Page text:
I started off at the rear of the group taking some final video footage for the day. Felix decided to stick with me, to be my personal guide. He was chatty and it was okay for the first couple of hours but when I am out in nature I like to hear nature, feel nature, be with nature. He began to remind of a runner who stuck with me for 4 hours in a marathon, chatting non-stop and who I had tried to get rid by slowing down and had encouraged him to carry on, but he slowed down with me. It was only when I met some friends along the route that I could persuade him to talk to them and not to me. (thank you my friends!!!). Felix would continue his chatter until we had caught up with Jackie, who was taking it cautiously to protect her ankle, and being held by two other guides who would personally care for her for the duration of the trip. Anne was slightly ahead and now I could dissapate the energies of my chatty guide to the others.
As darkness began to sneak in, I walked ahead in front of Anne. In the twilight, the shrubs and trees gradually became grey outlines and the birds sang a final chorus for the night. The guides advised us to put on our headlamps. Having good night vision, I held off putting on my lamp, wanting to retain a wider vision. As night embraced the forest, the faint moonlight through the trees made my path just perceivable. Felix again asked me to put my headlamp on, instead I gave him my headlamp. He refused to take it/switch it on. He stumbled on a root and I gave him to take one of the walking poles I was not using to help him anticipate any foot level obstructions. He took it happily.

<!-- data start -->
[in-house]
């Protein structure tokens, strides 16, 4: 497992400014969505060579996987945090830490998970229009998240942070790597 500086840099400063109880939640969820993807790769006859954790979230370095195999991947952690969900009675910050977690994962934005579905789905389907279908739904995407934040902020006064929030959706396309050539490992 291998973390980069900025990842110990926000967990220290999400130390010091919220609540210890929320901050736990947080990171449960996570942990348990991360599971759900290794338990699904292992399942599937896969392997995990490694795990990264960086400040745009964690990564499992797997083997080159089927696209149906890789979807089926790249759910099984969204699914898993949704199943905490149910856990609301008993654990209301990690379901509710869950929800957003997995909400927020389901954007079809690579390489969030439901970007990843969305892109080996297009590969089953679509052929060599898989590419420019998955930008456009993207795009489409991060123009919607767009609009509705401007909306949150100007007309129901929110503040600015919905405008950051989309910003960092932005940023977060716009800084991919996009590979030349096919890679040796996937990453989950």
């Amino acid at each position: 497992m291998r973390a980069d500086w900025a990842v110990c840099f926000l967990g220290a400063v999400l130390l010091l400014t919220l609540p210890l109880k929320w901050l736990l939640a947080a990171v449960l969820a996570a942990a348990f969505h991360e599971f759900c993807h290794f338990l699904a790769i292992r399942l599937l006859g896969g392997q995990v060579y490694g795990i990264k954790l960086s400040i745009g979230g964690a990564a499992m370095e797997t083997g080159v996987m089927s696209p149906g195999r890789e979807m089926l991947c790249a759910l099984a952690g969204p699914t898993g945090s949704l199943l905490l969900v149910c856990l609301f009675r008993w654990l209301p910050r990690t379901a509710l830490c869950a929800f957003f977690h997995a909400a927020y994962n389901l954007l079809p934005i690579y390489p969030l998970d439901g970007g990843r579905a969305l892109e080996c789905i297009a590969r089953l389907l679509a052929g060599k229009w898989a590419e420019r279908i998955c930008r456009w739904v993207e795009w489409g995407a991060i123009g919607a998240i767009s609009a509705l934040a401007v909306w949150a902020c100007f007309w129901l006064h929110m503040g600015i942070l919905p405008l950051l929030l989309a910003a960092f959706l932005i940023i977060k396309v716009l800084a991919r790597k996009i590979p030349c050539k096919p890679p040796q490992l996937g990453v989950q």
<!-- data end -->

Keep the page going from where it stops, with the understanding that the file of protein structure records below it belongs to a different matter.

About 20:30: We arrived at camp 1 amongst a flurry of activity and a porter greeted me to show me to my tent that I would be sharing with Jess. Dinner was ready and so were the rest of the starving team members. Again I had to force some food down. All I really wanted was a good night's sleep and I hoped that this would be that night.
Next write up will be completed by the 24th October.